Glimpses of heaven
Snow Cake seeks to capture the complexity of autism, writes Stephen Applebaum
WHAT is it that attracts actors to playing characters with autism? Dustin Hoffman’s portrayal of an autistic savant in Rain Man remains the best known example. But since then we have had Sean Penn in I am Sam, Juliette Lewis in The Other Sister, Leonardo DiCaprio in What’s Eating Gilbert Grape? and now Sigourney Weaver in Snow Cake.
Weaver is a respected actor; the director of Snow Cake, however, was an unusual choice for this sensitive subject: Welshman Marc Evans had made only horror films and psychological thrillers before.
‘‘ I’ve escaped from horror jail,’’ he laughs. He liked what he was doing, but he was pigeonholed, particularly in the US. ‘‘ So I had two or three years of really bad genre scripts. Whereas good horror scripts are really interesting, bad horror scripts are about as bad as it gets.’’
Filmmaker Michael Winterbottom and producer Andrew Eaton saw potential, though, and sent Evans ( he still doesn’t know why) the script for Snow Cake, by first- time screenwriter Angela Pell.
‘‘ As soon as I said I wanted to do it, they didn’t question that,’’ he says. ‘‘ I don’t know whether that made financing it more difficult, but they never kind of let me feel that.’’
There were problems, particularly during preproduction, when they were ‘‘ haemorrhaging money’’. At one point, Evans reveals, cast member Alan Rickman was helping with the cash flow: ‘‘ It doesn’t get much better than that in terms of commitment, does it?’’
Set in a snowy town in northern Canada called Wawa, the film stars Weaver as Linda, an autistic single mother whose obsessively regimented life is disturbed when a stranger ( Rickman) comes knocking at her door.
He was driving the car in which her daughter was killed when it was hit by a snow plough, and is now racked with guilt. ‘‘ This film is about how her view on life affects his view on life, and how he is somehow healed through a combination of this mad little town and this autistic woman,’’ Evans explains. It sounds like a recipe for sweetness but Snow Cake never trades in sentimentality. A vein of sardonic humour runs through Pell’s screenplay, informed by her own experience with an autistic son.
Before filming began, she sent Evans a memo. ‘‘ It said, ‘ Note to the director: living with autism can be hell but it gives you glimpses of heaven,’ ’’ he remembers. ‘‘ I thought, here’s someone speaking from experience and she really does believe there’s something extraordinary about the way her son sees the world.’’
Weaver’s sharply observed performance captures the complexity of the condition. She is by turns stubborn, fearful, insightful, poetic, cold and childlike. The actor spent a year researching autism and briefly lived with a woman who, says Evans, ‘‘ was Linda, more or less’’. He is thankful for Weaver’s commitment. ‘‘ What I really didn’t want to be was a sort of autism monitor, telling her, OK, be more, or less, autistic. I’m not an authority on it.’’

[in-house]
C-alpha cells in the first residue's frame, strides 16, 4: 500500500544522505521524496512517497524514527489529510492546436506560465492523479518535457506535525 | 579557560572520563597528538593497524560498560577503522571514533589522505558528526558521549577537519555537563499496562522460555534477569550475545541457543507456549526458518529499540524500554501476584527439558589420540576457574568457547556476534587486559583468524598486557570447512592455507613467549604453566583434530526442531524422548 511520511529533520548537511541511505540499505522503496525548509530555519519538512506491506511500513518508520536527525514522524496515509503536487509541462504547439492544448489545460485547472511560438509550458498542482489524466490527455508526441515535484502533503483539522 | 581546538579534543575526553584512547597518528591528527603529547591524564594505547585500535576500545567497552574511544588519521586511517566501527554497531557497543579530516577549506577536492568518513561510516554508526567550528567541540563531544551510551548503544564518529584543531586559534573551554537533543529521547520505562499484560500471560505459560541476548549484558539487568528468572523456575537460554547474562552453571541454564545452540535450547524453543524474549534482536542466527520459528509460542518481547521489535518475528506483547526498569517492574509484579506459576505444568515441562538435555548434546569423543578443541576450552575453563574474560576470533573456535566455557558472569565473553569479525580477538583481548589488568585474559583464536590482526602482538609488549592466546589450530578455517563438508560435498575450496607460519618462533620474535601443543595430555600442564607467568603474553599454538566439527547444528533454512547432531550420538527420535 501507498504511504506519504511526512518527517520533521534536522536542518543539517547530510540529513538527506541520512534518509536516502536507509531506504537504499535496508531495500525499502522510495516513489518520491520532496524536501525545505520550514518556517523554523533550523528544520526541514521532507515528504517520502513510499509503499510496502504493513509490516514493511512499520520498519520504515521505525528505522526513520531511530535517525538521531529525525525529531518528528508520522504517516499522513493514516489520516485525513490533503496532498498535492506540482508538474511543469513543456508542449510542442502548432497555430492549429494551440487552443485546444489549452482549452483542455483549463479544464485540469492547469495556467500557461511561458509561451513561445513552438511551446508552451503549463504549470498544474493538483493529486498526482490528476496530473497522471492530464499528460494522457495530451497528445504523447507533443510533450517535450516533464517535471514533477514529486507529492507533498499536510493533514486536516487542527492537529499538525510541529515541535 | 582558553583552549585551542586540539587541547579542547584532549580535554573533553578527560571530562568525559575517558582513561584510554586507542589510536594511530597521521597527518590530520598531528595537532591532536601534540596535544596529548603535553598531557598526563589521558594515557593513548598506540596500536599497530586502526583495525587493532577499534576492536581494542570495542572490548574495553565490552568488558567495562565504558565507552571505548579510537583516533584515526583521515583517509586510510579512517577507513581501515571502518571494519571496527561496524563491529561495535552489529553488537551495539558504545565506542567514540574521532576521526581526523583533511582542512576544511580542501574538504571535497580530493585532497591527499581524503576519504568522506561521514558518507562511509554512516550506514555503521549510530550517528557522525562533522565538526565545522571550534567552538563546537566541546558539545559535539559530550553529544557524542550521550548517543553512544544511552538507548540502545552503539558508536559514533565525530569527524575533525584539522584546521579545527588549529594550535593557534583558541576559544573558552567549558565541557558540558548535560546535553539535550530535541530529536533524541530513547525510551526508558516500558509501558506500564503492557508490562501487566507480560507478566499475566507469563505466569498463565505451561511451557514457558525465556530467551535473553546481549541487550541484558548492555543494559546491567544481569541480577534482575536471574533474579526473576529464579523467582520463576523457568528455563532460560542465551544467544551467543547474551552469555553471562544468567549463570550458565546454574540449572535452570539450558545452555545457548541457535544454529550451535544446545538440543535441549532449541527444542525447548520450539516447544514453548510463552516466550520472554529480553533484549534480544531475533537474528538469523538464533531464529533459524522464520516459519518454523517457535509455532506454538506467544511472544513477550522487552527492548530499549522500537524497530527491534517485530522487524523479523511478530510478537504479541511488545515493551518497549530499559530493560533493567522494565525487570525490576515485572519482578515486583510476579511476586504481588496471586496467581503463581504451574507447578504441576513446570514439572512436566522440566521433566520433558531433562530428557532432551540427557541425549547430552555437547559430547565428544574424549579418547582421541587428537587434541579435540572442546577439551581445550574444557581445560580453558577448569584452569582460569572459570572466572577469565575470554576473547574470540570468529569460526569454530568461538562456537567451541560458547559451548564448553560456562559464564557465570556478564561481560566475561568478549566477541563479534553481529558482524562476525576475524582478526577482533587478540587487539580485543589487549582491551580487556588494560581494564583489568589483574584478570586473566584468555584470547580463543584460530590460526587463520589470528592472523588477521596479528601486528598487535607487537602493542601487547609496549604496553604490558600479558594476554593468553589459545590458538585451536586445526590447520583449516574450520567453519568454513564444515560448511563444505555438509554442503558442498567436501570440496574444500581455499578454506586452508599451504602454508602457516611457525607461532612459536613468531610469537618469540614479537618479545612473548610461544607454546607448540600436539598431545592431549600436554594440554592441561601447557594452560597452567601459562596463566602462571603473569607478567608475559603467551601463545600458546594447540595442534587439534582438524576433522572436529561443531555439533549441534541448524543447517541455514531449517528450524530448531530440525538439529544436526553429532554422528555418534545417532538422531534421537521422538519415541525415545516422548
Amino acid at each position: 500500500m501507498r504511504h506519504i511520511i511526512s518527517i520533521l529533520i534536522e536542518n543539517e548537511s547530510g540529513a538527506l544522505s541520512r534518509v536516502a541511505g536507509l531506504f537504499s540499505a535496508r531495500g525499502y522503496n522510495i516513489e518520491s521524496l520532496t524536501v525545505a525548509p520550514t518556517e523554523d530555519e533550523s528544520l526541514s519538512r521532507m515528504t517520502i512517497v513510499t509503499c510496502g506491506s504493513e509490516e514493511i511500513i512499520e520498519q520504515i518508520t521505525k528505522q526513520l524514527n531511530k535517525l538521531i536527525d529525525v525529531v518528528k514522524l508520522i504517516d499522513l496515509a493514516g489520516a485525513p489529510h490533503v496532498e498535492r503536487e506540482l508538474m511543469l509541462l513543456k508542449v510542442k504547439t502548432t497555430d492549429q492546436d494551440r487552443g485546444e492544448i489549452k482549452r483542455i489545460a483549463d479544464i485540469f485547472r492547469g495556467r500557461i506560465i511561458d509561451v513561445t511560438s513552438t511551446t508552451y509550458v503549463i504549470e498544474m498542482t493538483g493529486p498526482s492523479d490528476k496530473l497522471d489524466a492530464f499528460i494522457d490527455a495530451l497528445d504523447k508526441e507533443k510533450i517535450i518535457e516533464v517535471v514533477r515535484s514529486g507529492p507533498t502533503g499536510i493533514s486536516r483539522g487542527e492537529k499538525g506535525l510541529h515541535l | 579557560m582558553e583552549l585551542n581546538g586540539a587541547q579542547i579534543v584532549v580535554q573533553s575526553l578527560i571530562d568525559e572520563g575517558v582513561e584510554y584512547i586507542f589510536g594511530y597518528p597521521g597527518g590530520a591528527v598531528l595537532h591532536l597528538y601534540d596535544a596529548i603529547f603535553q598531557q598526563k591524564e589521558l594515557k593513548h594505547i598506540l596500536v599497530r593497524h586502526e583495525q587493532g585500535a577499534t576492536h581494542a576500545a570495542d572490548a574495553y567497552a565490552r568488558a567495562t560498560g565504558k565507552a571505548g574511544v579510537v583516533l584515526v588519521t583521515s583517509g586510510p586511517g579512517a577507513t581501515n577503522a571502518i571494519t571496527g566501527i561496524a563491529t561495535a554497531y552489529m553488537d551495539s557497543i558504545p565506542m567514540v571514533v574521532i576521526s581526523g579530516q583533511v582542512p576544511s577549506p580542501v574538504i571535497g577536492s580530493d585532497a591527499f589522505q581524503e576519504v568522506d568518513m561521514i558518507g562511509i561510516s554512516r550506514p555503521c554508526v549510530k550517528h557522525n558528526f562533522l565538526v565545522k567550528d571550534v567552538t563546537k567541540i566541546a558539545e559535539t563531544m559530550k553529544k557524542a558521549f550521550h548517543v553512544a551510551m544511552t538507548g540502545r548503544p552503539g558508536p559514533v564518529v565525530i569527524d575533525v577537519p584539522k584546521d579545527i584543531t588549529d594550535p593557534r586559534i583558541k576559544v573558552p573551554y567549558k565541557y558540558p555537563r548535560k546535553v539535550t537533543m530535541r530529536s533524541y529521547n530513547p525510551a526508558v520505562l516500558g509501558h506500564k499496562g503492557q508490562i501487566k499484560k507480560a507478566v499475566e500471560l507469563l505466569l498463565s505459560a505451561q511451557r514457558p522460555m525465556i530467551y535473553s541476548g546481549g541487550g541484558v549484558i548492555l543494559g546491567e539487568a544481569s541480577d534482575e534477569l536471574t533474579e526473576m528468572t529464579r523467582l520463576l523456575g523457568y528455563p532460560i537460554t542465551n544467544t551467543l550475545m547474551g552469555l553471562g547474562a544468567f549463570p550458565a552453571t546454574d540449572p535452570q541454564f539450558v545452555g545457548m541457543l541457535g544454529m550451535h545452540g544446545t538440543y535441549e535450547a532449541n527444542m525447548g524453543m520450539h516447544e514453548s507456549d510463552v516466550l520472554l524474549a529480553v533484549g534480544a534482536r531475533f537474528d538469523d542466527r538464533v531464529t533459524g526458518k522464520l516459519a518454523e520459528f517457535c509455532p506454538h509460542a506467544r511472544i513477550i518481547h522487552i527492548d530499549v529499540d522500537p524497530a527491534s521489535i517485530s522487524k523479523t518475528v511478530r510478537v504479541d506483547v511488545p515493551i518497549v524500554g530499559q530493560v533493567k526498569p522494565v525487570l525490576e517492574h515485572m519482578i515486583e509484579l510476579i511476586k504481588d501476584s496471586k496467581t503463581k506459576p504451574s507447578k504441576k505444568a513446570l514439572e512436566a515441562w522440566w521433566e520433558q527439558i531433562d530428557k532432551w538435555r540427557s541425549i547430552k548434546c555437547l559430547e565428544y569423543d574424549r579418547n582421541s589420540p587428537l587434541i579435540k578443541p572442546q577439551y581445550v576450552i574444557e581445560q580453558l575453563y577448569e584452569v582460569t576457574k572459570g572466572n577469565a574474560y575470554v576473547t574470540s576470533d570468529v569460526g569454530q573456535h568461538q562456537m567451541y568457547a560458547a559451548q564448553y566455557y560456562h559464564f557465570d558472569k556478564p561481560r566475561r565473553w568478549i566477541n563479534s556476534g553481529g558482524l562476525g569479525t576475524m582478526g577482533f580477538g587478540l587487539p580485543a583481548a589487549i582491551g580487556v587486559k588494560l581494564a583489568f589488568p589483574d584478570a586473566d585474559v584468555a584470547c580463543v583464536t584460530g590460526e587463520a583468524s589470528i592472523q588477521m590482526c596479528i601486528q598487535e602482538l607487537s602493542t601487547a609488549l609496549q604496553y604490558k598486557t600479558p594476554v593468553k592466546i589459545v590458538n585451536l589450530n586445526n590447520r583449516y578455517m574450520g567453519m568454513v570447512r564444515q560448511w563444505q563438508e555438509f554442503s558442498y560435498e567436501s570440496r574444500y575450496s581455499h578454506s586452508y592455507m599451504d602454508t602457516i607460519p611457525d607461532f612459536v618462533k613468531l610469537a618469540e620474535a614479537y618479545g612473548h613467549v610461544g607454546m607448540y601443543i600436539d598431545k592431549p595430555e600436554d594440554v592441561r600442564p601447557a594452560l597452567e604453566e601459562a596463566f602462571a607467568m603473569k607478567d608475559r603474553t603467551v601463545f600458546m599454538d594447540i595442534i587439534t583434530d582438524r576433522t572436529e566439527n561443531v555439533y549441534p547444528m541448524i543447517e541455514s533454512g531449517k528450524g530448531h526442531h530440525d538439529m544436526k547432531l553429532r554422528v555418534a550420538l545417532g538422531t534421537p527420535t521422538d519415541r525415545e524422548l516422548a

Accepting Weaver as Linda takes effort. It is fine when an unknown plays someone with a mental or physical disorder, as Daniel Day- Lewis did in My Left Foot, but Hollywood actors carry more baggage. Cynics may say it’s the kind of role actors do with one eye on the Oscars.
Weaver says she was drawn to the project because she ‘‘ thought it had such a wonderful balance of comedy and romance, and I think some real truth about a rather rare subject, which is autism’’.
Weaver discovered that she had things in common with Linda. Despite her years in show business, she says she’s shy and feels uncomfortable in the public gaze. ‘‘ When people approach me, I’m very bad at that,’’ she admits. ‘‘ So the one thing I can absolutely relate to is the self- consciousness of the autistic person who doesn’t want to be looked at.
‘‘ I think a lot of actors are not particularly outgoing in general situations, and the fact that people are staring at you, when you want to study them, is a weird part of this business. So I did totally relate to that.’’
One of the most intriguing aspects of Linda is her apparent inability to connect with the loss of her daughter. She cannot grieve like other people around her; it’s as if she has not comprehended the full weight of what has happened.
Tears appear in Weaver’s eyes and her voice cracks as she talks about a scene in which Linda imagines saying goodbye to the girl who had looked after her as they dance together in the snow. ‘‘ I was kind of sceptical about that because it sounded a little touchy- feely to me,’’ she admits. ‘‘ But when I watched it for the first time, I was so glad, because it made so much sense that Linda would somehow create a way for herself to very privately say goodbye to Vivian. That was the most moving moment to me.’’
According to the findings of a three- year study commissioned by the Australian Advisory Board on Autism, one in 160 Australian children aged between six and 12 has an autism spectrum disorder, which means that as many as 125,000 people may have some form of it. The condition is still misunderstood.
Snow Cake has been praised for its accuracy in depicting autism. It is certainly a far cry from Rain Man, which, by highlighting the savant aspects of Hoffman’s character, helped to fix certain cliches about autism in people’s minds.
The point is briefly raised in Snow Cake, although Rain Man is no longer mentioned by name in the movie. ‘‘ For a long time it was,’’ says Evans. ‘‘ Angela was doing it for the right reasons, but we all felt there was a little bit of hubris in that. You don’t want to have a joke at the expense of another film, because you don’t know how your own film is going to turn out.’’
Against the odds, Snow Cake turned out very well.
Snow Cake opens on Thursday.
Sardonic rather than sentimental: Snow Cake stars Alan Rickman, who helped with the cash flow, and Sigourney Weaver, who researched her performance well